The World’s War: Forgotten Soldiers of Empire by David Olusoga

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Listening to The World’s War by David Olusoga narrated by Nigel Carrington is a joy. With a subtle change of accent the narrator helps put in the minds eye a soldier of the First Nations of Canada, an Ottoman Sultan, Black labourer from South Africa or African American Soldier.  This is a history of the First World War written from a different per…


Major Tom's War by Vee Walker

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The weave of Major Tom's War is such that at least two other books, possibly three, intertwine between its pages - the story of the Major from Calcutta in India to Herefordshire, then to the Western Front, post-war Belgium, Germany and home; the story of Gaston Derome the mayor of Bavay before, during and after the German occupation; the Home Front…


The Indian Cavalry at Cambrai : 30 November 1917

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Cavalry in the First World War was rarely used, at least in its traditional mounted role. A famous exception to this is the mounted attack towards High Wood on the Somme in 1916.  It is fortunate that cavalry divisions, held for the hoped for exploitation after the attack at Cambrai were still available when, on 30 November 1917, the Germans launc…


ONLINE : ‘The Indian Army during the First World War' with Stephen Barker

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‘The Indian Army during the First World War: An Oxford and Bucks Light Infantry Perspective’.  During 1914-18, the 1st Oxford and Bucks Light Infantry fought in Iraq as part of the British Indian Army. Many of the soldiers who died in the campaign are commemorated on war memorials across Oxfordshire. This presentation highlights a project run by…


The Coolie’s Great War. Indian Labour in a Global Conflict 1914–1921 by Radhika Singha

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£45.00, Hurst & Company, London,  392 pp, 21 ills, index, notes and refs ISBN 9781787382152  Military labour is a forgotten theme of First World War history. And yet the importance of labour behind the frontlines should not be underestimated. The Labour Corps was vital in securing Allied victory, yet John Starling and Ivor Lee’s 2009 No Labo…


The Indian Army in the First World War Editor Alan Jeffreys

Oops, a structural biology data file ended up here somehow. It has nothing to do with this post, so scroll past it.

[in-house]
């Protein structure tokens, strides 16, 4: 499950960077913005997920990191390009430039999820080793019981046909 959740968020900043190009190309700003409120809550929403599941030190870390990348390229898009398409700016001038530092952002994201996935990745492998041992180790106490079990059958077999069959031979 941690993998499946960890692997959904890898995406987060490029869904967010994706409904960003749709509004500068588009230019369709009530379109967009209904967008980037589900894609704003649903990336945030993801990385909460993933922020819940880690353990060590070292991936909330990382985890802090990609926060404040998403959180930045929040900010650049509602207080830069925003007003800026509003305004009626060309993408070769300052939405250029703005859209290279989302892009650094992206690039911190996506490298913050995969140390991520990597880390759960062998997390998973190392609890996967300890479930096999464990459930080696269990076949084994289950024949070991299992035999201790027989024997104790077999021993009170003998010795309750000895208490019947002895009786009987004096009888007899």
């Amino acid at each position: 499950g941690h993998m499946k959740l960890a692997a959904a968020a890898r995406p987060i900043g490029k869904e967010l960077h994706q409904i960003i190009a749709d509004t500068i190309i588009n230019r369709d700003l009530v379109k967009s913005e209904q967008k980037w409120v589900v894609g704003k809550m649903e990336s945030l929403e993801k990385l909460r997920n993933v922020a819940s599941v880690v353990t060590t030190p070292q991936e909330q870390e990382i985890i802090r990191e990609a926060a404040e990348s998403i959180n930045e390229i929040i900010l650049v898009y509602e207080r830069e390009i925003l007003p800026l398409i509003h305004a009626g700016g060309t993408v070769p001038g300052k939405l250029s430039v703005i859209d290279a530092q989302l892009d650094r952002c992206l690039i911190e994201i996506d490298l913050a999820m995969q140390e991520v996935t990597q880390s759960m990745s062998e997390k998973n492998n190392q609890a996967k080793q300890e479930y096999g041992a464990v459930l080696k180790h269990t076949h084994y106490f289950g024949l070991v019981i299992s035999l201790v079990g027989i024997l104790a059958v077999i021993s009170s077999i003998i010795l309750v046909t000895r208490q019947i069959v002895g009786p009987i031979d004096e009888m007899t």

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Helion, £35.00, 313pp, Notes, refs, bibliog, index. ISBN: 978–191–151–278–3 Contributors include: Daniel Marston, Raymond Callaban, Rob Johnson, Graham Winton, Joseph Moretz, Adam Prime, Cat Wilson, David Omissi, Alan Jeffreys, Andrew Jarboe, Michael Creese, Kristian Coates Ulrichsen, Peter Stanley and Anirudh Deshpande. [This review first app…


The Indian Corps in France by Lt Col J W B Merewether

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Reprint of 2nd edition, 1918, Naval & Military Press 1996.  £29.95, 550pp. ISBN 1-84342-038-4 [This review first appeared in Stand To! No. 49 April 1997] This work was first published in December 1917 and was reprinted twice in the following year. There was also a second edition in 1919. There were also Indian editions in English with India…


Sepoys in the Trenches: The Indian Corps on the Western Front 1914-1915

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Hardback, 274pp.  Spellmount, 2000,  price £24.95 ISBN 1 86227 054 6. [This review first appeared in Stand To! No. 60 January 2001] Who amongst us has not been intrigued and moved by the long lists of Indian names on the Menin Gate, or on the impressive Indian memorial near Neuve Chapelle?  This book tells the story behind those names, from t…


'The Indian Army during WW1 - an Oxford & Bucks Light Infantry perspective' with Stephen Barker

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Stephen looks at a most interesting and also possibly under researched Great War theme. our presentation will appeal to those interested in the Indian Army and the OBLI 


29 December 1915 : Colonel Ernest Swiney

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His father was George (Colonel, Bengali Rifles) and mother Mary.  At the 1871 England Census, age 7, Ernest was living in 38 Lansdown Terrace, Cheltenham with his mother (a Colonel’s wife), four siblings, grandmother (a Colonel’s widow), Aunt (a Colonel’s widow) and three servants (cook, parlour maid and house maid).  At the 1881 England Cens…


Neuve Chapelle with Ross Beadle

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Ross reassess the Battle of Neuve Chapelle and discuss what went wrong but what succeeded


Ep. 247 – The Punjab Record Project – Dr Gavin Rand

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Historian Dr Gavin Rand, Principal Lecturer at the University of Greenwich talks about the recent discovery and digitisation of 320k records of troops from the Punjab who fought for the British Empire during the Great War. Your browser does not support the audio element. …